element14 also kicks off Design Challenge encouraging Internet-of-Things innovation
19 February 2015, London – New research conducted by the element14 Community, an online community of more than 300,000 electronics engineers, has revealed high consumer interest worldwide in the Internet of Things (IoT) and a huge potential value to developing economies.
The study, conducted as part of element14’s mantra, “Engineering a Connected World,” included more than 3,500 people in North America, Europe, Asia and Australia. When asked if it would be beneficial to connect more devices and appliances to the internet, 43 percent agreed. However, the research highlights a notable thirst for increased internet connectivity in developing economies, hinting that IoT has the potential to continue the trend for increased access to the internet in developing economies that mobile has created.
On average, 31 percent of consumers in Australia, France, Germany, the U.K. and the U.S. agree that the more devices in their home that connect to the internet, the better. This figure more than doubles to 71 percent for consumers in both China and India, newly industrialised countries with lower percentages of population with internet connectivity (according to World Bank data).
The research findings give new credence to the launch of the latest Design Challenge from the element14 Community, Enchanted Objects. As part of the challenge, Community members across the world are encouraged to re-imagine everyday objects using embedded Internet of Things technology, as explained in this video.
Other findings from the study include:
- Respondents in China and India are also more likely to agree with the statement “The more of the world that is connected to the internet, the better,” indicating that desire for connectivity extends beyond their homes. On this statement, 73 percent and 86 percent concurred for each country respectively, compared to just a 55 percent average across Australia, France, Germany, the U.K. and the U.S.
- People in China and India are much more open to wearing a connected device such as a smartwatch or smartglasses, with 66 percent and 63 percent agreeing, compared to 26 percent on average in the other countries surveyed.
- In the U.S., more than two thirds (68 percent) are concerned about notification overload as an effect of connected devices, highlighting the need for intelligent automation and minimal interaction in IoT technology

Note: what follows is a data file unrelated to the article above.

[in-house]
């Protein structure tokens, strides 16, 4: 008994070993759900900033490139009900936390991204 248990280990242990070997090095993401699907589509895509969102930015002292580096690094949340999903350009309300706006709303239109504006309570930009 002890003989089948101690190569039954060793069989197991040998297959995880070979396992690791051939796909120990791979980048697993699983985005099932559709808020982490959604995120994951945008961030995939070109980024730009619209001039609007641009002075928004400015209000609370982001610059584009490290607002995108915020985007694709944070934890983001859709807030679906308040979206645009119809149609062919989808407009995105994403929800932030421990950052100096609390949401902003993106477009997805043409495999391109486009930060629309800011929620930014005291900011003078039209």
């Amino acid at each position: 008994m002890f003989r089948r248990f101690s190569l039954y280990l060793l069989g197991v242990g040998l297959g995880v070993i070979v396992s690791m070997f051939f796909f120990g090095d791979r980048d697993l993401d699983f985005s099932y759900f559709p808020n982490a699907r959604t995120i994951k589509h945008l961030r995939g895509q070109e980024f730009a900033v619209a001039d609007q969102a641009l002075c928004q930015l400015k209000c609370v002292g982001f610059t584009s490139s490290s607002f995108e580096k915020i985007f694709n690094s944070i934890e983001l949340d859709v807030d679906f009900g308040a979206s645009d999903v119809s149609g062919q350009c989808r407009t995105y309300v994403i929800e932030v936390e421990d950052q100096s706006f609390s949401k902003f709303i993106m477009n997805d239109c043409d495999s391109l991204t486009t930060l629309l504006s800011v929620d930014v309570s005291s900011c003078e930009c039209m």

- With regards to the privacy implications of IoT, France was revealed to be the most concerned nation with 81 percent agreeing this was an issue for them. The average number was only marginally lower (77 percent), showing IoT technologies must be transparent and address privacy concerns.
- Aside from India and China (which were 59 percent and 63 percent respectively), Brits and Germans are the most gadget-obsessed nations, with 50 percent of both agreeing that they cannot live without their gadgets and technology.
The Enchanted Objects Design Challenge will be judged by a panel of IoT experts. This includes Dr. John Barrett, Head of Academic Studies at the Nimbus Centre for Embedded Systems Research at Cork Institute of Technology (CIT) and Group Director of the Centre's Smart Systems Integration Research Group.
Barrett commented, “The IoT has immense potential, but individuals and companies also have very valid concerns about security and privacy in an interconnected IoT world. In Nimbus, security and privacy are an integral aspect of our research and application development, and worthwhile IoT devices need to reassure users they will get something they value in return for allowing their data to be collected. I’m very much looking forward to what participants in the Enchanted Objects Challenge produce.”
Dianne Kibbey, element14’s Global Head of Community, added “Everyone – from our component suppliers to manufacturers of consumer products - is talking about the Internet of Things because its potential and importance will be revolutionary. IoT offers so many opportunities for new functionality and capabilities outside of existing products, and many companies and product designers are being forced to rethink their traditional businesses. While some are struggling to realize and understand IoT’s significance, this research shows key geographies and applications where IoT has strong potential.”
“On the element14 Community we’re ‘Engineering a Connected World,’ and the Enchanted Objects Design Challenge is about giving ordinary objects a new life – “enchanted” by the power of IoT. We’re excited to see what our members can imagine and deliver against this challenge.”
To learn more about the Enchanted Objects design challenge, visit the homepage.
For more thoughts on the research in this release from one of element14’s technology experts, read Sagar Jethani’s blog post here.
Research was conducted by Research Now on behalf of the element14 Community with 3,500 consumers, 500 in each of the following countries: Australia, China, France, Germany, India, the United Kingdom and the United States.
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